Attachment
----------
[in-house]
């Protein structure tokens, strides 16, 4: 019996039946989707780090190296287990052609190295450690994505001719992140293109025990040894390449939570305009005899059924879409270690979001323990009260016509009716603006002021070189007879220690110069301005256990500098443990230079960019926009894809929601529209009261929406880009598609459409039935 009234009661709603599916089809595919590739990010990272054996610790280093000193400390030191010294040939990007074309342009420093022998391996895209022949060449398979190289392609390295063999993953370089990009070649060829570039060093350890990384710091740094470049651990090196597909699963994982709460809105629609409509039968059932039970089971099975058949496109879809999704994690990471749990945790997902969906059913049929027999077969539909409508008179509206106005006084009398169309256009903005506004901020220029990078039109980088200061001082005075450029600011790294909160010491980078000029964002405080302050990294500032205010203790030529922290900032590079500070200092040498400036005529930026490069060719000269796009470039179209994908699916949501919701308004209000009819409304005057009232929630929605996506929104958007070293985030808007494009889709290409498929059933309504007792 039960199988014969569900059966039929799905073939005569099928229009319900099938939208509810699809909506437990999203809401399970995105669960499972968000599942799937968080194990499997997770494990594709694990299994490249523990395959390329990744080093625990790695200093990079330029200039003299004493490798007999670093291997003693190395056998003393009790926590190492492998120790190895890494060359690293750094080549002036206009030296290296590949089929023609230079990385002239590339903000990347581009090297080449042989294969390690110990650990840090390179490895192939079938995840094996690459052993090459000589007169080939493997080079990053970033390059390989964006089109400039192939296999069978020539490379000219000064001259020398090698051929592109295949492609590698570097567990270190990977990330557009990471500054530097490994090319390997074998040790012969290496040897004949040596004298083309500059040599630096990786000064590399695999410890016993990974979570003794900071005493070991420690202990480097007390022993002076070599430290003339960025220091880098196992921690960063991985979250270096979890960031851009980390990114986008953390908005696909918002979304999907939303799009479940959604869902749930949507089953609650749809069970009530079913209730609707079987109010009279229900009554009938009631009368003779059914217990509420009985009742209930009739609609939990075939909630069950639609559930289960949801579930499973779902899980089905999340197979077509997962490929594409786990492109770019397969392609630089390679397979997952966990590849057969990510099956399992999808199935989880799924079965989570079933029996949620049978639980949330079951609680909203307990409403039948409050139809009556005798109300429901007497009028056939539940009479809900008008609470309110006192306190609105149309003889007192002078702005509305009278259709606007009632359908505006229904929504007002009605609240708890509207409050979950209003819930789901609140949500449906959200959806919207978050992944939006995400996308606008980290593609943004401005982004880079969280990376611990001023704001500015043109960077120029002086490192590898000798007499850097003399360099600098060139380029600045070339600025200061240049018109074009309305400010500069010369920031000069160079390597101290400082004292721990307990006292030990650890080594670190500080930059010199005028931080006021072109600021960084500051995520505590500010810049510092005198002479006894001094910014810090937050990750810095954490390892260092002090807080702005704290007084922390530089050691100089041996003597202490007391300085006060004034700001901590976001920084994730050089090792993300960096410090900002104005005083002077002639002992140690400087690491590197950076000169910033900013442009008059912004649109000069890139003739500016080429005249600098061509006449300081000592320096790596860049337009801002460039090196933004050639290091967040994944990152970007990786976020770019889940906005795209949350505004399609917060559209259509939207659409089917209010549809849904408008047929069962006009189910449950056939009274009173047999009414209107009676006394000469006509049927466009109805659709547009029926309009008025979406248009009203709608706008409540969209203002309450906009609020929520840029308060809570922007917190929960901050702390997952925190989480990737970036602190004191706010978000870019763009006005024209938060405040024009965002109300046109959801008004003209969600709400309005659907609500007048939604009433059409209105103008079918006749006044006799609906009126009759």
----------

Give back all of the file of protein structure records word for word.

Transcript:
[in-house]
């Protein structure tokens, strides 16, 4: 019996039946989707780090190296287990052609190295450690994505001719992140293109025990040894390449939570305009005899059924879409270690979001323990009260016509009716603006002021070189007879220690110069301005256990500098443990230079960019926009894809929601529209009261929406880009598609459409039935 009234009661709603599916089809595919590739990010990272054996610790280093000193400390030191010294040939990007074309342009420093022998391996895209022949060449398979190289392609390295063999993953370089990009070649060829570039060093350890990384710091740094470049651990090196597909699963994982709460809105629609409509039968059932039970089971099975058949496109879809999704994690990471749990945790997902969906059913049929027999077969539909409508008179509206106005006084009398169309256009903005506004901020220029990078039109980088200061001082005075450029600011790294909160010491980078000029964002405080302050990294500032205010203790030529922290900032590079500070200092040498400036005529930026490069060719000269796009470039179209994908699916949501919701308004209000009819409304005057009232929630929605996506929104958007070293985030808007494009889709290409498929059933309504007792 039960199988014969569900059966039929799905073939005569099928229009319900099938939208509810699809909506437990999203809401399970995105669960499972968000599942799937968080194990499997997770494990594709694990299994490249523990395959390329990744080093625990790695200093990079330029200039003299004493490798007999670093291997003693190395056998003393009790926590190492492998120790190895890494060359690293750094080549002036206009030296290296590949089929023609230079990385002239590339903000990347581009090297080449042989294969390690110990650990840090390179490895192939079938995840094996690459052993090459000589007169080939493997080079990053970033390059390989964006089109400039192939296999069978020539490379000219000064001259020398090698051929592109295949492609590698570097567990270190990977990330557009990471500054530097490994090319390997074998040790012969290496040897004949040596004298083309500059040599630096990786000064590399695999410890016993990974979570003794900071005493070991420690202990480097007390022993002076070599430290003339960025220091880098196992921690960063991985979250270096979890960031851009980390990114986008953390908005696909918002979304999907939303799009479940959604869902749930949507089953609650749809069970009530079913209730609707079987109010009279229900009554009938009631009368003779059914217990509420009985009742209930009739609609939990075939909630069950639609559930289960949801579930499973779902899980089905999340197979077509997962490929594409786990492109770019397969392609630089390679397979997952966990590849057969990510099956399992999808199935989880799924079965989570079933029996949620049978639980949330079951609680909203307990409403039948409050139809009556005798109300429901007497009028056939539940009479809900008008609470309110006192306190609105149309003889007192002078702005509305009278259709606007009632359908505006229904929504007002009605609240708890509207409050979950209003819930789901609140949500449906959200959806919207978050992944939006995400996308606008980290593609943004401005982004880079969280990376611990001023704001500015043109960077120029002086490192590898000798007499850097003399360099600098060139380029600045070339600025200061240049018109074009309305400010500069010369920031000069160079390597101290400082004292721990307990006292030990650890080594670190500080930059010199005028931080006021072109600021960084500051995520505590500010810049510092005198002479006894001094910014810090937050990750810095954490390892260092002090807080702005704290007084922390530089050691100089041996003597202490007391300085006060004034700001901590976001920084994730050089090792993300960096410090900002104005005083002077002639002992140690400087690491590197950076000169910033900013442009008059912004649109000069890139003739500016080429005249600098061509006449300081000592320096790596860049337009801002460039090196933004050639290091967040994944990152970007990786976020770019889940906005795209949350505004399609917060559209259509939207659409089917209010549809849904408008047929069962006009189910449950056939009274009173047999009414209107009676006394000469006509049927466009109805659709547009029926309009008025979406248009009203709608706008409540969209203002309450906009609020929520840029308060809570922007917190929960901050702390997952925190989480990737970036602190004191706010978000870019763009006005024209938060405040024009965002109300046109959801008004003209969600709400309005659907609500007048939604009433059409209105103008079918006749006044006799609906009126009759």